The invitation was worked out between the colonel and Army Lt. Col. John C. Morris, chief of chaplains for the 34th Infantry Division Command Group, whose area of operations is Iraq’s southern nine provinces, she said. Chaplain Morris and his staff coordinated the event.

The ordinary flew 45 minutes north to Camp Adder with Morris and the commander of the 34th, Army Maj. Gen. Richard C. Nash, from the general’s Multi-National Division South headquarters at Camp Basra. In his homily, the prelate said he has a great working relationship with Nash, whom he called a great friend of the Iraqi people.

Nash, whose 34th Division is part of the Minnesota National Guard, said the ordinary’s visit to Camp Adder was a fantastic opportunity for the prelate to spread the Word of God to soldiers in other parts of Multi-National Division South.

After the Mass, the Chaldean cleric sat with soldiers and other congregants in a reserved room at the nearby dining facility, posing for pictures and answering questions from curious Americans and sharing moments of affinity with Iraqis from his community. At the end of the luncheon, Gallagher presented him with her personal coin and a commemorative Liberty Bell, which he gamely held up and rang playfully for everyone.

“This is the second time I have met him in person,” said Army Maj. Gary K. DeRouchey, a Catholic chaplain assigned to MND South from South Dakota, about the prelate. Father DeRouchey concelebrated the Mass with the ordinary along with three other Catholic chaplains, Air Force Maj. Richard M. Fitzgerald, Air Force Captain Richard J. Allen and Army Capt. Frantisek Halka.

“Each time, he has shown himself to be a man of great compassion and love for the people of his parishes as well as the American people,” Father DeRouchey said. “He sees the importance of cooperation between our nations, but not so much on the political side, but mostly on being instruments of God’s mercy. You can see the love of Christ in him.”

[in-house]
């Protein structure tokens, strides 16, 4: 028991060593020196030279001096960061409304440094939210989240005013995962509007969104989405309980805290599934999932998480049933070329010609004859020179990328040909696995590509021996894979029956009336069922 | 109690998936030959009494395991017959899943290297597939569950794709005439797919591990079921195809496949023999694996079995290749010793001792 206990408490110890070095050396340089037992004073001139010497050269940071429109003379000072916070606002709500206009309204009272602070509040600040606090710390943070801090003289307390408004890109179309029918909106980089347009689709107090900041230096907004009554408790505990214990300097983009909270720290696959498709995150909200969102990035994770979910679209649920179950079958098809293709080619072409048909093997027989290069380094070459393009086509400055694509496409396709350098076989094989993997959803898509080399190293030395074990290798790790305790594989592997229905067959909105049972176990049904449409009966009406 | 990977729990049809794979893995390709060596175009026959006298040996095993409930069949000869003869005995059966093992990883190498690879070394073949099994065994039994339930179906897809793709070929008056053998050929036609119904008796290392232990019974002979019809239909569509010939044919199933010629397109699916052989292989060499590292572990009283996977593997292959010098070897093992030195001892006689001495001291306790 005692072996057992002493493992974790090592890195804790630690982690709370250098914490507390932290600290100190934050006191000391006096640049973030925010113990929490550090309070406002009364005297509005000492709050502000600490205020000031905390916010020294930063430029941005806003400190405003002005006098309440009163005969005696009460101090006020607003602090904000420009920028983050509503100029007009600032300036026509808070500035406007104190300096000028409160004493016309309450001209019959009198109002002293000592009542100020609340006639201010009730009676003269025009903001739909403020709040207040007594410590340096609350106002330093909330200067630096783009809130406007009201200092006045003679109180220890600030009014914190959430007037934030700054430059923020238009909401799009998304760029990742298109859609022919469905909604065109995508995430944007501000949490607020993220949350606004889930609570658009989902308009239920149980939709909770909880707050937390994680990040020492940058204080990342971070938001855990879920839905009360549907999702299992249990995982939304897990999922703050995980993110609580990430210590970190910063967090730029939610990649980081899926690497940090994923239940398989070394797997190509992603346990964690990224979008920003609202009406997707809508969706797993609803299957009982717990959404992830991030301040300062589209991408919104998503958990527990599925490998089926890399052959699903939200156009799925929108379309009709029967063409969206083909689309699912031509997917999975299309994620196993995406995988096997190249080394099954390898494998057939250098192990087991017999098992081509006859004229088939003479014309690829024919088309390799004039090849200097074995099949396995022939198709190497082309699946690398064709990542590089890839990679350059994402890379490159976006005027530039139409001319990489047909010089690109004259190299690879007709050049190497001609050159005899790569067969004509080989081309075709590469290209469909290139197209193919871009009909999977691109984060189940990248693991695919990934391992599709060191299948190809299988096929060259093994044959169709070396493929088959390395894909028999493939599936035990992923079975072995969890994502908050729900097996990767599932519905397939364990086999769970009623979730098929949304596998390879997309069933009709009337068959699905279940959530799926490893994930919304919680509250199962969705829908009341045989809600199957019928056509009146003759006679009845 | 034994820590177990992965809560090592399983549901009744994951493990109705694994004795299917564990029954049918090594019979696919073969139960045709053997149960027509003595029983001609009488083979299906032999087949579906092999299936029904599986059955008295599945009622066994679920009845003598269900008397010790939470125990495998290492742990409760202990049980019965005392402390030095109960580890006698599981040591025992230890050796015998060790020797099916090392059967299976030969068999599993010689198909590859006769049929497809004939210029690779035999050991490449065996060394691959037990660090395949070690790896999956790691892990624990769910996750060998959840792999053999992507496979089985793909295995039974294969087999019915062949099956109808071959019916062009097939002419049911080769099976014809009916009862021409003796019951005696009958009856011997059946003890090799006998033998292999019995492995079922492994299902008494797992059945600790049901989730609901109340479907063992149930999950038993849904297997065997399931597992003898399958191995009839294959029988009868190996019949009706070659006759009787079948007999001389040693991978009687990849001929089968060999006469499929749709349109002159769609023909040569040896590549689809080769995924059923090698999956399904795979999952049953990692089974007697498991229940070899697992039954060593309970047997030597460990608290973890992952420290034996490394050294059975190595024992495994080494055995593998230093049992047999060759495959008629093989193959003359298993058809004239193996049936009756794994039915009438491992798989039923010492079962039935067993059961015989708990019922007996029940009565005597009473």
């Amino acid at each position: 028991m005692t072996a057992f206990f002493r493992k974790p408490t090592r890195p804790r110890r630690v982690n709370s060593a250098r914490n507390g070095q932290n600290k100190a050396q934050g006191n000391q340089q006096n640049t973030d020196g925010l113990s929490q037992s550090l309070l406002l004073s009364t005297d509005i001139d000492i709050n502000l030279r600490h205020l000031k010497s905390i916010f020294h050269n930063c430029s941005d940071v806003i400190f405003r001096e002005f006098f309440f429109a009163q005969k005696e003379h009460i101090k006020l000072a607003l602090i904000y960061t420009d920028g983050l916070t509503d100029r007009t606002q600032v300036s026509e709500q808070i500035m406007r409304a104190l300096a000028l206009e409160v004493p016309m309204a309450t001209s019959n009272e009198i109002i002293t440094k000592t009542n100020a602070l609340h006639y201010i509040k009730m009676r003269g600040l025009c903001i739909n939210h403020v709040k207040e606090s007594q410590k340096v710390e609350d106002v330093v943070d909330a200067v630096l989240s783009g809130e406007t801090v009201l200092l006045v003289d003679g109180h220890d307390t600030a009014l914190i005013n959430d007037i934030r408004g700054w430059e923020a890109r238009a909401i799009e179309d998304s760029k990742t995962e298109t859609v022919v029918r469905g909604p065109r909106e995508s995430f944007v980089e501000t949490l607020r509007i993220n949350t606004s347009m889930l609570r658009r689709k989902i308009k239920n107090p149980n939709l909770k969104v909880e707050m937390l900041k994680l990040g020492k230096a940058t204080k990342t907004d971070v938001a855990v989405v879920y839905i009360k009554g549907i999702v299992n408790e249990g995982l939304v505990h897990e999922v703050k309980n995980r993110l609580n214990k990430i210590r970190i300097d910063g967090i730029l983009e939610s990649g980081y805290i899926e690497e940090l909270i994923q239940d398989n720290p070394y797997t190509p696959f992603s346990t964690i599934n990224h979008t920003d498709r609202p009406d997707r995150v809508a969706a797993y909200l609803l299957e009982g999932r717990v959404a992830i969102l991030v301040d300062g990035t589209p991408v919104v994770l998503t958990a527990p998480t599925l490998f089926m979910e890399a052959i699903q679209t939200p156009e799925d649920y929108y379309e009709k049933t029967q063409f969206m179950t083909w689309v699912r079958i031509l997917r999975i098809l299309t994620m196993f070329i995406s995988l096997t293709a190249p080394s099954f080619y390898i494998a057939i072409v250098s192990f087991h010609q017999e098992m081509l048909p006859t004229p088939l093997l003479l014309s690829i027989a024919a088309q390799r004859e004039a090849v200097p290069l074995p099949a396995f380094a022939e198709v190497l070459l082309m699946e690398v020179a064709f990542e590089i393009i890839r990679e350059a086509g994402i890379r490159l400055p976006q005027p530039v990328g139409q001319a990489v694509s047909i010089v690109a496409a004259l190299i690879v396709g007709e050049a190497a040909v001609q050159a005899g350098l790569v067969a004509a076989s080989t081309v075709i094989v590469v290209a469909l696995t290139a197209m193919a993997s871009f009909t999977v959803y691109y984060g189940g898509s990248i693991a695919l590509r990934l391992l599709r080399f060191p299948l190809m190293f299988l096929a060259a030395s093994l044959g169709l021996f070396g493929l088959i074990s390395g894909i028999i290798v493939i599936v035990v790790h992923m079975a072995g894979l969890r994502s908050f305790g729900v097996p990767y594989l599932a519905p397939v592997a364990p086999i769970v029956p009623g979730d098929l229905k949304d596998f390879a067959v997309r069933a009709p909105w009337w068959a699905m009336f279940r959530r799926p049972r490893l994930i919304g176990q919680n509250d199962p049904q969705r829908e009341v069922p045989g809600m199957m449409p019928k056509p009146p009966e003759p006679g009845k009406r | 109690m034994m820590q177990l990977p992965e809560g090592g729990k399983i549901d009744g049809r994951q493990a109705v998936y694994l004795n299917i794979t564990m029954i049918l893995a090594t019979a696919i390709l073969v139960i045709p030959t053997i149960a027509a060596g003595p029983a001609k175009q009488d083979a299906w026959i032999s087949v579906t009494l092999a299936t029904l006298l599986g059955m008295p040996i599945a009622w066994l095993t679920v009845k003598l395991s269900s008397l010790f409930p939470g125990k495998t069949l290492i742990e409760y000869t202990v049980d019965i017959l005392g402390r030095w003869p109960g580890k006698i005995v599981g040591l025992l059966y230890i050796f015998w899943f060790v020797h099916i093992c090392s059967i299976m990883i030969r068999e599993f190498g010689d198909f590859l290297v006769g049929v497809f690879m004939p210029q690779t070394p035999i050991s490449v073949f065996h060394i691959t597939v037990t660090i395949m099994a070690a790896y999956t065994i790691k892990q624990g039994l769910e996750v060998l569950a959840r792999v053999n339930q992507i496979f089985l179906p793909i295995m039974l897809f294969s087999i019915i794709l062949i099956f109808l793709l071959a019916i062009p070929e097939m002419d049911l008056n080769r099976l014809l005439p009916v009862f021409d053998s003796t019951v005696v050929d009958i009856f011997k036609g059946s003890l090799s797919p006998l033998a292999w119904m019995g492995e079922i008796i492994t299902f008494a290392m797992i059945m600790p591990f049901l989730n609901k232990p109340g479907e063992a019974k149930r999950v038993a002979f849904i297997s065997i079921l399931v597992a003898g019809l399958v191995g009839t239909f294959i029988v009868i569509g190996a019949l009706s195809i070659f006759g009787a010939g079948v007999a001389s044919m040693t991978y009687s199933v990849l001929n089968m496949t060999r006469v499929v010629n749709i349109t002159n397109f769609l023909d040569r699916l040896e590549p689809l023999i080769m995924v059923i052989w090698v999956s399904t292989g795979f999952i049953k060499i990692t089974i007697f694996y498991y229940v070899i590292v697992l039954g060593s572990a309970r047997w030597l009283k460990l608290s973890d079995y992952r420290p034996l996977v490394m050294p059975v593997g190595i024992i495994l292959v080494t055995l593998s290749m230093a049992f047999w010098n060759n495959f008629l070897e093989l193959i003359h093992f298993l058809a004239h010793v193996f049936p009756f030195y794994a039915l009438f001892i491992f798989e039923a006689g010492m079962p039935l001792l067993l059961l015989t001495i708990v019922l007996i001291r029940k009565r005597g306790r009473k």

Father DeRouchey added, “He truly lives out his faith. He has nothing but a smile on his face. He is forever praising God for the blessings he has received. He lives with much less than most of us ever dreamed of living and he celebrates that.”

Among the Iraqis at the Mass, was Deacon Bassam Toma Kajo, a native of Basra, who assisted the monsignor at the Mass both as an altar server and as second voice, joining in chants and making responses.

Kajo, who travelled with the prelate, said he was ordained a permanent deacon in 2005, one year after he lost sight in his right eye when an Islamic militia in his city destroyed his store with rocket propelled grenades.

Today, Kajo is the director of a private agency, Brothers Loving Human Charity, which focuses on helping children of all backgrounds with extreme medical conditions, he said. Because of a freak house fire, he lives with his wife and daughter in a one-room apartment.

On the tarmac at Camp Basra before boarding his helicopter, the prelate told Father DeRouchey, that his community has suffered terribly during the struggle to establish a new Iraq. “There are 14 churches, six are open and eight are closed. There were 1,050 families, now there are 500.”

Despite the challenges, the ordinary said he continues to send seminarians to the Chaldean seminary in Baghdad and he operates a school open to all children and other charitable services with the help of religious sisters.

There is a hope that this Mass is just another step towards a fuller interaction between the local and military Christian communities, said Father DeRouchey.